“I may be an angel. This may be the most vivid dream I’ve ever had. Or I’m finally losing it. I guess. I don’t know.” Then her eyes floated down to lock with his. “But if you need an angel. Then that’s what I’ll be. Because I need your help.” She looked at him resigned. “I’m scared.”

“Yes, I know,” he said. “I asked God for an angel. And he sent you.”

She flinched at that but asked, “Why?”

“I am in love with a woman I cannot have.” 

“Why not?” She seemed bewildered by such a statement.

“Because I’m betrothed to another.” He hesitated before adding, “and because she is beneath me in station.”

She squinted and her brow furrowed. The room fell into an uncomfortable silence which was broken by her laugh. It was the laugh of a mad woman.

 “Dear God, I am in 1814.” She rubbed her face as if in pain. She pinched herself and yelped after. Her face was conflicted and nonplussed. “I am not in my subconscious,” she muttered. A strong bluster of wind caused the window to rattle. 

She shrugged. “Ok. Let’s roll with this. Ok then. What first?”

He smiled, “I must find Maria.”

“Your love? Yes, your love. I can tell by the look on your face.” She seemed smug or contemptuous of this and that irked him.

“Love does not matter where you come from?” He asked with indignance.

She hesitated before answering. “It matters. It matters a lot. What is your name?”


She responded to his wordless question. “Natalie.”

“A beautiful name for a beautiful woman.” She lifted an ironic brow. He looked her over. “Before we do anything. You must change.”

She blushed. “Agreed.”

He thought for a moment before his eyes lit up. “Sophia. My sister. You are slight like her. I think it might do.”

She gave that crazed laugh again. “Lead the way. This should be fun.”

“Fun?” He tried out the strange word.

She waved his confusion away. “Ignore me. I’m just going insane here.”

“We’ll send Mara. Sit and rest.” He pulled a heavy robe from his wardrobe and wrapped it around her shoulders. 


She regarded her image in the framed mirror. The dark velvet dress pooled around her feet, the tight arms constricted her movement but not as much as the tight bodice constricted her breath. The most disturbing part of all was the dangerous swell of her breasts as if with the slightest movement they might spill out from their precarious nest. 

It was too tight and too loose in all the wrong places. A point against those romantic images of well dressed ladies in the Merchant Ivory films. This would be miserable to wear all of the time.

“How do they wear this?” She met his appreciative gaze in the mirror. “It’s indecent.”

“Well. They put something there to hide…that.” He waved at her cleavage stopped once more to admire it before blushing looking away. “Mara did you bring that part?”

“No. I won’t foul anymore of my lady’s possessions for this, this…”

Natalie almost laughed if not for how unrelentingly rude the servant had been since returning with the clothes. She was not happy about handing over his sister’s gown. And she was not happy about Natalie, at all.

“Mara go fetch it. She is a lady I assure you. And I will explain when the time is right.”

The woman left the room muttering under her breath. Natalie did not need to hear the words to know it was about her and it was nothing good. The woman barked at the thin gentle man standing at the bed end. “Watch her.”

Natalie saw Paolo slide his eyes away from her breasts as she turned toward him. “I didn’t think you’re supposed to ogle angels.”

“Well, then he shouldn’t send ones that look like you,” he mumbled. Mara scurried back in and he took the lacy cloth from her. “Here, this, tuck it around,” He pointed trying not to look and failing. “that.” She did as he said and a relieved smile spread on each of their lips. He nodded. “Better. Much better.”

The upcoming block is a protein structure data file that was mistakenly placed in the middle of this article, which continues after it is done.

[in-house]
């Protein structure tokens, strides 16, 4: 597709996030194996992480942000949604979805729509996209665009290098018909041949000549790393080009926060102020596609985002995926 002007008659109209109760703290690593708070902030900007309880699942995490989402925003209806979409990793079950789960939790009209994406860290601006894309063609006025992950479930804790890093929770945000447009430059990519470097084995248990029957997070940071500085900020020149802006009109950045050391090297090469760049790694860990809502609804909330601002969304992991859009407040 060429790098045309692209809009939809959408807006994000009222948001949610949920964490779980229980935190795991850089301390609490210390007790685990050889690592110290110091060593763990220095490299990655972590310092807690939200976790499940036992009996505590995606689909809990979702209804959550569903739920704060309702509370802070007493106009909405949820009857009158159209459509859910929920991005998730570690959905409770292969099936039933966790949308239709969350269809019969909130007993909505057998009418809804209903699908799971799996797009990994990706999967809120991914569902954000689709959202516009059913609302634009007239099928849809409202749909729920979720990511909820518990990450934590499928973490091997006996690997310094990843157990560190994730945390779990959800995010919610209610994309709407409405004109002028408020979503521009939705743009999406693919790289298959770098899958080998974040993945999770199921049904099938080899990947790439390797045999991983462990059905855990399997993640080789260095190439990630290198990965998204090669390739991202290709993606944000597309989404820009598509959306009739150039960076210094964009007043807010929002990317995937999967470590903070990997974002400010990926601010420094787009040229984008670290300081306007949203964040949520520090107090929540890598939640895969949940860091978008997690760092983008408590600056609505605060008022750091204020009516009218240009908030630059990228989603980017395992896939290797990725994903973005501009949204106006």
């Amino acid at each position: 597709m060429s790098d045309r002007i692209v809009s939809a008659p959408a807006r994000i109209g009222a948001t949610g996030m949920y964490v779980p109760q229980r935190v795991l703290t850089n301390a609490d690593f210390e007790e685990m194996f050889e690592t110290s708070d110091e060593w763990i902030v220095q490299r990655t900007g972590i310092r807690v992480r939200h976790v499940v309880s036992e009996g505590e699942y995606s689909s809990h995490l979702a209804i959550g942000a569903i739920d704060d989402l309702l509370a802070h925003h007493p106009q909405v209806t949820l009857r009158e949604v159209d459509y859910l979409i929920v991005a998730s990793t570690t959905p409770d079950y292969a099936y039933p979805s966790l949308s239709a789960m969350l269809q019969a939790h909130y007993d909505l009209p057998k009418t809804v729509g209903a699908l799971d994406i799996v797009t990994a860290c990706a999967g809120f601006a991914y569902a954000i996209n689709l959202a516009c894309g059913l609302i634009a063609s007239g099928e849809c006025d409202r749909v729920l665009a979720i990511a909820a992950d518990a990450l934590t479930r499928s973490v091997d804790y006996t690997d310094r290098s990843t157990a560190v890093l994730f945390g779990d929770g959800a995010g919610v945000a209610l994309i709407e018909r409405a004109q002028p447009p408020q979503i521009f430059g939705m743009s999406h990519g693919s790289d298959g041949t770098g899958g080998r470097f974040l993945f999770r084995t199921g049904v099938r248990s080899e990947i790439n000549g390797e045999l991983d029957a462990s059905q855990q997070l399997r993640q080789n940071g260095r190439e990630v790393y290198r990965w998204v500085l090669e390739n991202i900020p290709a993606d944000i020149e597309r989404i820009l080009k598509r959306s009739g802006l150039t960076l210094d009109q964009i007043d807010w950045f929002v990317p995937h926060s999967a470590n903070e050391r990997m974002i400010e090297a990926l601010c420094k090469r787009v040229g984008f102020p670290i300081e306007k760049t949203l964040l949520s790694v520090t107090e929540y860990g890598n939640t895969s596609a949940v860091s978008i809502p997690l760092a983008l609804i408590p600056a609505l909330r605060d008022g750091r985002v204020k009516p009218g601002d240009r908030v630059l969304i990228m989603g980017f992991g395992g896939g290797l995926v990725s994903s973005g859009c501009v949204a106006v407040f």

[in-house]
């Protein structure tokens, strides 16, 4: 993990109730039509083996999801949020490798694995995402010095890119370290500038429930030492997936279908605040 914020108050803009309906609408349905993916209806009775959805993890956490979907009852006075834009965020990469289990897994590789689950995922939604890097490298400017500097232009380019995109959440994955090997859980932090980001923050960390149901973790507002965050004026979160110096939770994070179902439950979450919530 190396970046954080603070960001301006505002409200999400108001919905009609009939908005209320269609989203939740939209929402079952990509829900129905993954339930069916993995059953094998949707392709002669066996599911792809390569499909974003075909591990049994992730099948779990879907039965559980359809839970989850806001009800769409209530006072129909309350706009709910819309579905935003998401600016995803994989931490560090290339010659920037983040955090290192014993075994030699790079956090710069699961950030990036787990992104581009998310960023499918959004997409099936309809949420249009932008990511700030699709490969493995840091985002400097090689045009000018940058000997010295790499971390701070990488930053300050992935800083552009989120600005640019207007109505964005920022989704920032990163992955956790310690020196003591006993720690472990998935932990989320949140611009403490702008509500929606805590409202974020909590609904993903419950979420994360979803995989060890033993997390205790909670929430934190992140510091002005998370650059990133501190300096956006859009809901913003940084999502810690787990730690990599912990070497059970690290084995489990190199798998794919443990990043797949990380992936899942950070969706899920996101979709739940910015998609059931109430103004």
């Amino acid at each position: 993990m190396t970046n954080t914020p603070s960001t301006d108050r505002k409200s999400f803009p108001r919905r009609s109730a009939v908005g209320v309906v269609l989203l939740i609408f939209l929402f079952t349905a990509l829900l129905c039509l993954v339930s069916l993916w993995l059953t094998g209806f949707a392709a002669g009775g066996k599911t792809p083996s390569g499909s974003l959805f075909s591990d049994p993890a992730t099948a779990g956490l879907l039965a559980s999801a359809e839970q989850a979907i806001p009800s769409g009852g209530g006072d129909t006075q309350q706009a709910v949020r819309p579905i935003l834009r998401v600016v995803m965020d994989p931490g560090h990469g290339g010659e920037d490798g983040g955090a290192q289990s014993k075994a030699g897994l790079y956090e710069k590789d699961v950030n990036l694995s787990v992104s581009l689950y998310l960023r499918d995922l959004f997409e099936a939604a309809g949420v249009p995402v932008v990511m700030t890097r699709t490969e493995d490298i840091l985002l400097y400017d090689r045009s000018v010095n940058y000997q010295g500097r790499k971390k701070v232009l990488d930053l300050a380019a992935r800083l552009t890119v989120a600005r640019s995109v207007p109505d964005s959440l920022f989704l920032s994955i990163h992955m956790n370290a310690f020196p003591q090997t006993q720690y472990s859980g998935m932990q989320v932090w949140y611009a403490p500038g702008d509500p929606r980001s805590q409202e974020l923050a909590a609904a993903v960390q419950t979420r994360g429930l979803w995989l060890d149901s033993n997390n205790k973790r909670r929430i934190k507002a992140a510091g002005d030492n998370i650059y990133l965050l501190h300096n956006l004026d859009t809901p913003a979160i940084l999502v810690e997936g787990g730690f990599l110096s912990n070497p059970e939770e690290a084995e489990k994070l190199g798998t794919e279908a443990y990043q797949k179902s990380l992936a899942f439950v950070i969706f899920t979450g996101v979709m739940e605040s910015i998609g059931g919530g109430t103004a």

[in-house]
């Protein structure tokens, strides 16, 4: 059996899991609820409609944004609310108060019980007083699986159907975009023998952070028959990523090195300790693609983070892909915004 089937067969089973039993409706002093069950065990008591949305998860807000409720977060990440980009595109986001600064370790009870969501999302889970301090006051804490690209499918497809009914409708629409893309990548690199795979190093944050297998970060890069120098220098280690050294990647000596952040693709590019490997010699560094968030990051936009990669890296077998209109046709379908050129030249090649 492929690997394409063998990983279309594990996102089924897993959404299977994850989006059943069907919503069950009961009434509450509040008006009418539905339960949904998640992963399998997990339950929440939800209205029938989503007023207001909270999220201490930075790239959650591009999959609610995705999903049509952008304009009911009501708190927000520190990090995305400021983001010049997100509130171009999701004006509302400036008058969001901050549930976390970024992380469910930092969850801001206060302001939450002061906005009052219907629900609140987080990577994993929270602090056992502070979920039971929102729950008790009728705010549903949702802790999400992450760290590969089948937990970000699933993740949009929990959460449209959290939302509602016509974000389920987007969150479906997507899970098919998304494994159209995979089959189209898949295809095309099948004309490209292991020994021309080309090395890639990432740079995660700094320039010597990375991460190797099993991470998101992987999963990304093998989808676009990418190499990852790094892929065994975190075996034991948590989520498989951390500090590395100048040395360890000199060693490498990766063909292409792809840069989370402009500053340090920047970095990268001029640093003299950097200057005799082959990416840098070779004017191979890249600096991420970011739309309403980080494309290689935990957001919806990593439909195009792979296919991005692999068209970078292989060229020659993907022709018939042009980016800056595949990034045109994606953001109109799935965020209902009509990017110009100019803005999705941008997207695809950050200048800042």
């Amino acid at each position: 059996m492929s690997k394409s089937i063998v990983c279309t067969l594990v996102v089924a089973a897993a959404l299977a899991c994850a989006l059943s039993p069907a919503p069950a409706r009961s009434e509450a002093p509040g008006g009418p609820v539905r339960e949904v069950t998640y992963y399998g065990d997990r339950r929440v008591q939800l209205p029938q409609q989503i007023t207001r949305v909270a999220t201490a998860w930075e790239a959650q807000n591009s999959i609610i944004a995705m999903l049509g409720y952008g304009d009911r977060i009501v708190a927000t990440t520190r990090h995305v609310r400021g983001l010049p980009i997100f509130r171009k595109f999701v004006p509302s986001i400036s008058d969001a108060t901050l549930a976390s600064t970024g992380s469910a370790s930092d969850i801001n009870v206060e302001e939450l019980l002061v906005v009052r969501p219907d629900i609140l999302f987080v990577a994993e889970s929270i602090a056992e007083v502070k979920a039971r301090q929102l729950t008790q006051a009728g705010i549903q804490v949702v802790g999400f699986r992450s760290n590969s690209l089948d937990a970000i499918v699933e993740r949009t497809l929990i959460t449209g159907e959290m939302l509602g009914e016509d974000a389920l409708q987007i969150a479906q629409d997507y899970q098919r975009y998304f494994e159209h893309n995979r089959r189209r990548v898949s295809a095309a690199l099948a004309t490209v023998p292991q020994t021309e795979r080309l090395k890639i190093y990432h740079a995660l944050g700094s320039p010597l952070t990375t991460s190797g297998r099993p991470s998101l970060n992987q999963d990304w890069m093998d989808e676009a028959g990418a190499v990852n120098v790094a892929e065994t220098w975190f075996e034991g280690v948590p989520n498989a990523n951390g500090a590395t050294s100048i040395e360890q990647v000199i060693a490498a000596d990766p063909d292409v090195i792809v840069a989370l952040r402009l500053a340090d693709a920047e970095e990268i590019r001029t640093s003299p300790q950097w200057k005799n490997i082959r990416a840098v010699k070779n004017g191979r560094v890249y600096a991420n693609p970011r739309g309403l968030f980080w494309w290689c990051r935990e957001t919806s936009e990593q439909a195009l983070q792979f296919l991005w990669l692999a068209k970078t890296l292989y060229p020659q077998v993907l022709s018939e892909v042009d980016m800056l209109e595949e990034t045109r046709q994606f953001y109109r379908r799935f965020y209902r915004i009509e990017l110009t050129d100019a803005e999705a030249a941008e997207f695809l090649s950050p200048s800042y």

She agreed and held up her hand with the ring. “I found this in a jewelry box, in my attic, in a home that I don’t think was this one, in the year 2017.”

She paused to let the shock of that rattle through his head, 2017. It was unimaginable. She took a moment to enjoy the quid pro quo of astonishment on his face. Welcome to my world, she thought.

“Take me to your mother’s jewelry box.” He hesitated. “You know I’m not a thief.”

“I don’t know anything at this point, my lady.”

“Or me. But I think we are going to have to trust each other to get out of this mess.”


“So take me there.”

With resolve he nodded and waved for the door. He led her through the maze of the house into a bedroom, large, airy and feminine. He pointed to a carved chest of drawers and there it sat like nothing exceptional. It was shiny and special, new, not old and tarnished like she had known it. 

She opened the top and the kitten popped up and the music played. She closed her eyes in relief and said a tiny prayer of thanks. The secret compartment slid open revealing her wedding band, an eternity band of brilliant and too large diamonds. It had been coveted and sneered upon as a crass display of wealth by women who could not afford the same in Mississippi.

She held it up to his wondrous stare. “This is my ring. I will leave it here until we can exchange yours for mine.”

She put it back and closed the box. Wanting one more look at her ring, she open the drawer again and the ring was gone. They both leaned forward in consternation.

“Where is it?” He asked. His face was astounded when he looked at her. “Truly a black magic is at work here.” 

In the corner was a small secretary with paper and a quill pen. A thought came to her. She dipped the pen into the ink well and scribbled in barely legible writing:

Serge – help me. Help me. I am lost and scared. Find a way to let me know that you got this.  Natalie. 

It was the attempt of a woman on the edge who had no good idea for how to end this nightmare. She blew on the messy ink and she folded it as small as possible and put it into the box. She closed the lid, took a steadying breath and reopened. The note was gone. 

Her hand went over her mouth – Paolo’s to his temple. He looked at her in wonder as they exchanged the wordless question to each other about what was happening and shrugging in confusion as an answer.

Please, please, she thought.  Serge please get it somehow.

She dropped her hand. “For now, there’s nothing more we can do here. Let’s find this Maria.”

Published by miasotowrites

Wannabe Writer Tired Mother Aspiring Slacker

Leave a Reply

Fill in your details below or click an icon to log in: Logo

You are commenting using your account. Log Out /  Change )

Google photo

You are commenting using your Google account. Log Out /  Change )

Twitter picture

You are commenting using your Twitter account. Log Out /  Change )

Facebook photo

You are commenting using your Facebook account. Log Out /  Change )

Connecting to %s

%d bloggers like this: